Wednesday, October 29, 2008

Even "The Donald" Can't Escape Commercial Real Estate Slump

The Wall Street Journal is packed to the gills with fascinating accounts of commercial real estate developers currently confronting a deadly combination of a precipitous drop in demand for real estate (any type of real estate), surging supply (due to overbuilding), and a lack of refinancing options.  The crack in the market is not due to the current "credit crunch," as struggling developers and lenders would have you believe, but the inevitable result of horrible lending decisions made by banks and lenders to projects with unrealistic expectations hatched into markets flooded with too many competing projects.  Did it really not occur to anyone in places like Las Vegas, Phoenix, and Miami that the market couldn't support 10 years' worth of new  condo supply?  That not every single high-rise project envisioned by real estate developers needed to be built?  Is anyone really surprised by the slow-motion train wreck of failed development projects and those teetering on the brink?  
Interestingly, Deutsche Bank's name pops up with alarming frequency in most of the recent stories about failed commercial real estate projects (see prior posts about Deutsche in Casino Business and Harry Macklowe.)  Deutsche probably would've lent $1 billion to my toddler a year ago to finance her lemonade stand built out of popsicle sticks.  And they would've been stunned to discover a year later that construction of the lemonade stand was way behind schedule because she'd eaten most of the popsicles.
Donald Trump, master of the comeback, finds himself embroiled in perhaps some deja vu of the early 90's, as one of his ambitious projects faces tenuous prospects.  Mr. Trump's 92-story Trump International Hotel & Tower will be the tallest building constructed in the US since the Sears Tower was built in 1973.  According to the Wall Street Journal article, Mr. Trump has sold $600 million in condo units and condo-hotel units, yet owes lenders as much as $1 billion.  Although Mr. Trump's building is apparently on-time and on-budget, the current slump in the housing market begs the question of whether he will be able to pay off the loans.  In order to stay current on the debt, Mr. Trump needs to negotiate by Nov. 1st to exercise an extension provision in the original loan which could prove costly.  The loan includes a $40 million recourse completion guarantee, meaning that Deutsche can both foreclose on the property and go after Mr. Trump for $40 million.  Mr. Trump also has borrowed $130 million in a mezzanine loan from Fortress Investment.  The mezzanine loan includes harsh terms such as a $50 million "exit fee" when the loan is due, in addition to accrued interest.  Fortress, incidentally, proved itself to be the shrewdest of lenders, as evidenced by the investment fund's fortuitous escape from the Harry Macklowe debacle with all of its cash and interest intact while the senior lenders had to deal with a messy foreclosure.  According to the loan terms of Mr. Trump's mezzanine loan with Fortress, he could wind up owing $360 million to Fortress depending on how long the loan accrues interest.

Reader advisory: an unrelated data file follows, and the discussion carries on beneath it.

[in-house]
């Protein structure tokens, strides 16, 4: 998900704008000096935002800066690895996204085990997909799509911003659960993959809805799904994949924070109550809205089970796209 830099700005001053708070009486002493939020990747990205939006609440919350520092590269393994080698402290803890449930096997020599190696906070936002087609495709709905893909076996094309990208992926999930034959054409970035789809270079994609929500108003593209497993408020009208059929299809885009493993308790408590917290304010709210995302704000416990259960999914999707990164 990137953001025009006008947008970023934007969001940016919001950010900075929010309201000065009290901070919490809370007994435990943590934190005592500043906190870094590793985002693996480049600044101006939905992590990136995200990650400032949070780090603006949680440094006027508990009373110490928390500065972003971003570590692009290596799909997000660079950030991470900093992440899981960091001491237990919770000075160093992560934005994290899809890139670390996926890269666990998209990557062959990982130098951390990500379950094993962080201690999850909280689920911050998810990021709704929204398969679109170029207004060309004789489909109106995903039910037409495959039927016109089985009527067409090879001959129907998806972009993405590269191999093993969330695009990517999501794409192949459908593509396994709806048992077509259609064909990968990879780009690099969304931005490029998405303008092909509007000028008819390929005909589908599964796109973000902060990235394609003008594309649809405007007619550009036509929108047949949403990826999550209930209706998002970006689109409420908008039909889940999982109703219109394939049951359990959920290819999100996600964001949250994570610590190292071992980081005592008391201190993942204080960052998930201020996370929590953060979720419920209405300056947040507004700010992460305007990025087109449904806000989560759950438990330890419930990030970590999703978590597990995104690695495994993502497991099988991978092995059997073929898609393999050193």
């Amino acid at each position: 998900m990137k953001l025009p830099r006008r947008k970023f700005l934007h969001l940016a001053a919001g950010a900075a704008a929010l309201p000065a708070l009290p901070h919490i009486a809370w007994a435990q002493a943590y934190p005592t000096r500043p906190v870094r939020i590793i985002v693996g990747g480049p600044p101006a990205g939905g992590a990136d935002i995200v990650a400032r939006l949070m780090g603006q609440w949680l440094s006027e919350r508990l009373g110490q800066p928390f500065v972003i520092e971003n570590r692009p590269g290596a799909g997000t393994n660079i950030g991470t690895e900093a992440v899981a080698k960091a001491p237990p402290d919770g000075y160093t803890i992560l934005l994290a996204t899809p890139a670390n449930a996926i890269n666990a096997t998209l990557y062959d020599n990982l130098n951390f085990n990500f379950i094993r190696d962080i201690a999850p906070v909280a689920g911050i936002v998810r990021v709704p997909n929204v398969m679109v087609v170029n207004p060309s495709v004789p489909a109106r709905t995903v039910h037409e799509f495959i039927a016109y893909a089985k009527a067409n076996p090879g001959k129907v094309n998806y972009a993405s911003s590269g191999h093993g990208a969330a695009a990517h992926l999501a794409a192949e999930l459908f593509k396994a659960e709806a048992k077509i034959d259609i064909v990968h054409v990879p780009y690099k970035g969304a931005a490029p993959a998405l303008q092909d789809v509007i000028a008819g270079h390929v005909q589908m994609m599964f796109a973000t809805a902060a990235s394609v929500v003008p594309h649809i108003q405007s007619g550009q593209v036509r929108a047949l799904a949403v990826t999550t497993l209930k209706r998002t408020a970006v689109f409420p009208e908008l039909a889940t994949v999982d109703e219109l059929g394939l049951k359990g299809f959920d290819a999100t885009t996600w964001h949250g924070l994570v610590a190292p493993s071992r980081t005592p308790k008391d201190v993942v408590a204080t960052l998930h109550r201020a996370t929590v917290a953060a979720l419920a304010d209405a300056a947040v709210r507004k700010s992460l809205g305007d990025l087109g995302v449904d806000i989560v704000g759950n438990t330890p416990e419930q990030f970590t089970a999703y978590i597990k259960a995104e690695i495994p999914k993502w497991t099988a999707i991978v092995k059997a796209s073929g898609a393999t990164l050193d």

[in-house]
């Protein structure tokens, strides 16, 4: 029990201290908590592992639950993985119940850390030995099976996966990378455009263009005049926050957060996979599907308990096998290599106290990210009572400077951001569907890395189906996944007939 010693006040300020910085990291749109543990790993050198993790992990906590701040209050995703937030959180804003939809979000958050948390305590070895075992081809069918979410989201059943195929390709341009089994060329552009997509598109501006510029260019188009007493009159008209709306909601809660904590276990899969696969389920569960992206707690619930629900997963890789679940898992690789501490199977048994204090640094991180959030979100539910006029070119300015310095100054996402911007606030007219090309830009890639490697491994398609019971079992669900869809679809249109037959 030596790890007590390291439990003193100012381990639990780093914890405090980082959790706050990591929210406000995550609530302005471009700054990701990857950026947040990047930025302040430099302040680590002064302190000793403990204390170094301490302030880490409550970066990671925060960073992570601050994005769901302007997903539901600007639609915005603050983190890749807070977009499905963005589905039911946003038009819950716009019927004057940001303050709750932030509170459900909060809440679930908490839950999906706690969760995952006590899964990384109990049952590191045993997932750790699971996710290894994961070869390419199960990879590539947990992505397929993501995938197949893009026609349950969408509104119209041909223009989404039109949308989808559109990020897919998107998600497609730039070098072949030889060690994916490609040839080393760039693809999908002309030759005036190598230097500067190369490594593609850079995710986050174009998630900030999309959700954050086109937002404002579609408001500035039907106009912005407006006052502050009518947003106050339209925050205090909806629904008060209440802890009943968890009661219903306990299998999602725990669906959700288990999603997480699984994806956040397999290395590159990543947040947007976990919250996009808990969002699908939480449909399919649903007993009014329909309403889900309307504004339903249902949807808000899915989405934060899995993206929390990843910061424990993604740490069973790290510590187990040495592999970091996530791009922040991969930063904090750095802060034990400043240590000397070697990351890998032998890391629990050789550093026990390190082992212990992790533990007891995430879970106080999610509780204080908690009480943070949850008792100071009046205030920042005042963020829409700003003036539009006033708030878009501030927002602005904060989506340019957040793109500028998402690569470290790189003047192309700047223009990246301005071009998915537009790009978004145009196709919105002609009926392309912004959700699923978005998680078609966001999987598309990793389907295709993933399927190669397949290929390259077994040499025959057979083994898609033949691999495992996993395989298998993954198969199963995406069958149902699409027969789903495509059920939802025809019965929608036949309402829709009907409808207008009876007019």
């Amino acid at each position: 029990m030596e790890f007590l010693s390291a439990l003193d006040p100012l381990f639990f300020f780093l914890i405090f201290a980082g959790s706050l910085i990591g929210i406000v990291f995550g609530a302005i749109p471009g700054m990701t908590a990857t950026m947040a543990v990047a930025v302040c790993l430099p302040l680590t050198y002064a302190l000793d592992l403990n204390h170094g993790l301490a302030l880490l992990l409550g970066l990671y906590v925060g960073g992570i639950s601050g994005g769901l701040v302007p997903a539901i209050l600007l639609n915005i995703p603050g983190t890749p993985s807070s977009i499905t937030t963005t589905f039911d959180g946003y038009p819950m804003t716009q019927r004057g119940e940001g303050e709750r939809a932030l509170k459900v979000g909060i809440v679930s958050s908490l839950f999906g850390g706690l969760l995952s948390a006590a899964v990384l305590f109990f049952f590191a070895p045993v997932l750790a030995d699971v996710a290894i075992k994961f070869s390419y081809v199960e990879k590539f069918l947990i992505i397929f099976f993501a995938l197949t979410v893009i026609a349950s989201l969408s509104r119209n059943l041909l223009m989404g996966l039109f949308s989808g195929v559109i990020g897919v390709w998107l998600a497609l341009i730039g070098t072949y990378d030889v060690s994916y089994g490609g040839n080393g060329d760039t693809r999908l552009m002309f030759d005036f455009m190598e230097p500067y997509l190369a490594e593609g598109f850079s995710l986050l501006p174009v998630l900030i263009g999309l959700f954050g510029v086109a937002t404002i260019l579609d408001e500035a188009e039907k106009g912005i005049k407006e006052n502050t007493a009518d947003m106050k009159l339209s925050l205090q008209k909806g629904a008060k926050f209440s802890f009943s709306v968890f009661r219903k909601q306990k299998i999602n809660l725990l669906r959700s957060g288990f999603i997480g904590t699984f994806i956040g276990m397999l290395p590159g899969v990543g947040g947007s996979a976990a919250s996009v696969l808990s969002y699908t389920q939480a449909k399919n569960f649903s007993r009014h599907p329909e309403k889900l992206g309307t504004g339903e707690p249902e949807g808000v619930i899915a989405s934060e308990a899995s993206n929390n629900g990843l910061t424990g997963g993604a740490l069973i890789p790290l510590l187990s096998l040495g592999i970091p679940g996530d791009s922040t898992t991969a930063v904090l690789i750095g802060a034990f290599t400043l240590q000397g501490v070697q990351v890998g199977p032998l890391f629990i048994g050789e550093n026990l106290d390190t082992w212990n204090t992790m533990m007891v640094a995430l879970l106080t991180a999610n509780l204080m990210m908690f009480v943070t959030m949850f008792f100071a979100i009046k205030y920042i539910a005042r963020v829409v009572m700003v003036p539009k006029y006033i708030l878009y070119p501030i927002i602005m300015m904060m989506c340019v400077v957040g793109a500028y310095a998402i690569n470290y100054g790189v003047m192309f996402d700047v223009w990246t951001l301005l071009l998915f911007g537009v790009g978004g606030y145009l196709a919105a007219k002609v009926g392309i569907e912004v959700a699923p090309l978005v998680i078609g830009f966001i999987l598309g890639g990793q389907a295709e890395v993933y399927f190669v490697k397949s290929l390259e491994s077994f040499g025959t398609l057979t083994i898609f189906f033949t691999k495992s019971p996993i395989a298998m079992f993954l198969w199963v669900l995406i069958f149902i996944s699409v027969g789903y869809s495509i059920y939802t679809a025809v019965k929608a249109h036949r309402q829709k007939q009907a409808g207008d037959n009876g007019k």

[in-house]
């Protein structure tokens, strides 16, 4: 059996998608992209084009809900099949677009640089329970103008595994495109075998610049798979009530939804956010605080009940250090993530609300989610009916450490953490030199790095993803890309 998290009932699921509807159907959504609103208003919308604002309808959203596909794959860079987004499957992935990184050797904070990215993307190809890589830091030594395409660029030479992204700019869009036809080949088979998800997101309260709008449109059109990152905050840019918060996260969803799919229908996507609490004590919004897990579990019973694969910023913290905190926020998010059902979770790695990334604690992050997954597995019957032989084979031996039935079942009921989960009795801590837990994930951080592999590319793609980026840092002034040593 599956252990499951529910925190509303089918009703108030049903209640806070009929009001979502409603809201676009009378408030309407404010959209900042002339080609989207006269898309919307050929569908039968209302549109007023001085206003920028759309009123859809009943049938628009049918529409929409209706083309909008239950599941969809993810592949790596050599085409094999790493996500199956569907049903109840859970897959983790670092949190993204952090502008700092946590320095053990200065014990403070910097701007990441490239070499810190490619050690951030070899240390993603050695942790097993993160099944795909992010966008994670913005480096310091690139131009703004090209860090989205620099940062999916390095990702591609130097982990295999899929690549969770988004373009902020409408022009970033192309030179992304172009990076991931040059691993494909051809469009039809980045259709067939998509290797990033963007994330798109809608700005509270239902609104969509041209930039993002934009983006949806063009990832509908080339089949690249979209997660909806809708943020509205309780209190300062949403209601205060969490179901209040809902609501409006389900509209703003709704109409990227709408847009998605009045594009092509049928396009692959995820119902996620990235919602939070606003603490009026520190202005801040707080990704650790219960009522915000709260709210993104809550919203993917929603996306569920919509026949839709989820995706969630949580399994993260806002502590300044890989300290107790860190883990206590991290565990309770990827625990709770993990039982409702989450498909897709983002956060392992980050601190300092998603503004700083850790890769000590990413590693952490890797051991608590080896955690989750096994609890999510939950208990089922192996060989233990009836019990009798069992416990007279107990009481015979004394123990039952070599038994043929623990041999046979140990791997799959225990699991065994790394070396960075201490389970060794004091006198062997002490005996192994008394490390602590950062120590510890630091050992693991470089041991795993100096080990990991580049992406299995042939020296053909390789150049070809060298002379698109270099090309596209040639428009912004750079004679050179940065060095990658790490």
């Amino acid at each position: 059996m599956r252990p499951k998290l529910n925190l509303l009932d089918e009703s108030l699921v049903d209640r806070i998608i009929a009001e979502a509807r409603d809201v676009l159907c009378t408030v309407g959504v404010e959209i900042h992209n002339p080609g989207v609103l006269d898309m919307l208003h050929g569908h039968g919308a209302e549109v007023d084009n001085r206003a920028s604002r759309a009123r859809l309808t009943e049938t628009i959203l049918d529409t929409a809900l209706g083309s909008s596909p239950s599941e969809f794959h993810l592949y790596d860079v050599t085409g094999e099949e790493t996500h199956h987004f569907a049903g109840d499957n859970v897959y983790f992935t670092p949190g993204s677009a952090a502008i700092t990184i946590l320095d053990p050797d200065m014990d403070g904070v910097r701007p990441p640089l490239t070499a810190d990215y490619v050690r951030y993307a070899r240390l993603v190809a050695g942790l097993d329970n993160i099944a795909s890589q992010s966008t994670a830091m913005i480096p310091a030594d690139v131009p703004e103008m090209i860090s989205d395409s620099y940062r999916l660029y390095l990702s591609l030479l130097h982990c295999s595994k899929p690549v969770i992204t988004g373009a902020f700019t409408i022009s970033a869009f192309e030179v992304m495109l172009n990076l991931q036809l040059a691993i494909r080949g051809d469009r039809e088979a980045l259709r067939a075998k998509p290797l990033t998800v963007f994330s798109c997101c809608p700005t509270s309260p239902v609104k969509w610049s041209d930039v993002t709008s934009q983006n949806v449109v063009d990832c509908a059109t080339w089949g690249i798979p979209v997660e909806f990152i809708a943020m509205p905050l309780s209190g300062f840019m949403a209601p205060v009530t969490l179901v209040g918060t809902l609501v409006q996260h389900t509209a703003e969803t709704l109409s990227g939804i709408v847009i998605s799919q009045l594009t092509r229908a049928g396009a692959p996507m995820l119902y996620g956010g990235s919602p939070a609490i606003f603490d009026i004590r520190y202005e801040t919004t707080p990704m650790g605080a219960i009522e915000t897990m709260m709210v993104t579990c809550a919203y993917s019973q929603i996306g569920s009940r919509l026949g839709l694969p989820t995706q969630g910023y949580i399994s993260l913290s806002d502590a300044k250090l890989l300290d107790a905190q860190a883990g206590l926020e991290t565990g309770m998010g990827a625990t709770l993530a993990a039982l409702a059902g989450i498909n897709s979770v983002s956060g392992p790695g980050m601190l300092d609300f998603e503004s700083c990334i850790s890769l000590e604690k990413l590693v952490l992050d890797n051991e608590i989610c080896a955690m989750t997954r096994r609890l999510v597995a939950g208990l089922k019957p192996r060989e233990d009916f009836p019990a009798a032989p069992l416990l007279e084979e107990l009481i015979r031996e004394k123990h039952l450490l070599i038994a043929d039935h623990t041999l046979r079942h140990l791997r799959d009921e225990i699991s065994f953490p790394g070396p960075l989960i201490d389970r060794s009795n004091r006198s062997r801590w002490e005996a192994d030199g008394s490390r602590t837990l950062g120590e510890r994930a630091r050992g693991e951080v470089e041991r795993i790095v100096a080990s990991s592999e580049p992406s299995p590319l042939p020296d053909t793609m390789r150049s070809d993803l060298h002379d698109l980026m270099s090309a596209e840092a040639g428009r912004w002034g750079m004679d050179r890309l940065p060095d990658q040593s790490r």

The outcome of this commercial real estate drama will be determined, as always, by market forces.  Contract signings on condos in downtown Chicago were down 72% the first half of the year from a year earlier, with 10,000 new condo units expected to be delivered in 2008 & 2009.  I suspect this will not end well for Mr. Trump, but I'll be looking for his next comeback in 2015.  Or maybe I'll see him first on QVC hocking his condos.           

4 comments:

Anonymous said...

Ahh The Donald. He will definitely find his way out of this one and recover. He is a great example though of way to much lending, even though he is Donald Trump.

Sean Murphy, Rofo - San Francisco Office Space

Oscar said...

I know I'm not saying anything new with respect to Trump, but wtf? How can he be so highly regarded as a real estate expert? He's not an expert; he's just long. He has demonstrated again and again that he is unable to discern value. He buys low, buys middle, and buys high. How is that an astute investor? More like a one-trick pony. Mind boggling.

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